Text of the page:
The First Ten Years Growing
Pains or Inherent Flaws?
a report by environmental
defence and halifax initiative - August 2002
Restructuring the GEF
Northern countries strenuously
objected to the one country, one vote system
of governance, favouring instead the Bretton Woods system
of one dollar, one vote in which they dominate.
In addition, they refused to remove the World Bank from
its central role in the GEF or to elect a chair at each
Council as these measures put their control over the
GEF at risk.
In the end, a compromise was reached that restructured
the GEF along its present lines. Since G7-led donor
governments were holding the purse strings for the GEF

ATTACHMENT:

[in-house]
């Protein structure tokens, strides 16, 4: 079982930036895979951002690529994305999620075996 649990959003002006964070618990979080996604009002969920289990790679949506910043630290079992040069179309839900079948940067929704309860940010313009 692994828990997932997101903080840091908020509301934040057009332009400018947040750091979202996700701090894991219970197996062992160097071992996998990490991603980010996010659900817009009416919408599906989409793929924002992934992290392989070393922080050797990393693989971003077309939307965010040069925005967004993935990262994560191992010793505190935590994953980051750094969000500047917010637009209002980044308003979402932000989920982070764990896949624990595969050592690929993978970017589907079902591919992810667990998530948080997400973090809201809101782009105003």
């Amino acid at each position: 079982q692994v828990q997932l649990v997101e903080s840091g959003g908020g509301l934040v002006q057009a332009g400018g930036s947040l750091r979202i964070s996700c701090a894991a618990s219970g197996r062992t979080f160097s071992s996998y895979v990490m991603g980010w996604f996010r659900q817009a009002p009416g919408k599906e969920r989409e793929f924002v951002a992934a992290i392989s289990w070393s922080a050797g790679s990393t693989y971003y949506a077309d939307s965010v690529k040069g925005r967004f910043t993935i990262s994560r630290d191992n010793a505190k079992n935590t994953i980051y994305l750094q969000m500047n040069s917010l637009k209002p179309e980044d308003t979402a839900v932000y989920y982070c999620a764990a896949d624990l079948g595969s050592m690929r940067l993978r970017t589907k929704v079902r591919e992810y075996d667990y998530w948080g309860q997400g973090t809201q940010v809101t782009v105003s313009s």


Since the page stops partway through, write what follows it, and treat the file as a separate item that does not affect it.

replenishment, the compromise solution agreed in 1994
continues to ensure donors control.
Governance and Operational Arrangements
The restructured GEF dropped its Pilot
Phase requirement of a minimum financial contribution
to the GEF as a pre-requisite for GEF membership. This
opened the way for universal membership in the GEF,
which now counts 173 countries. Representatives of the
member countries, known as Participants, meet every
three years as the GEF ParticipantsAssembly, a
body with the limited mandate to review general GEF
operations and no real power.
GEF decision-making and policy
development rests with the GEF Council, which meets
twice a year in Washington. The Council is composed
of 32 constituencies representing all the Participants.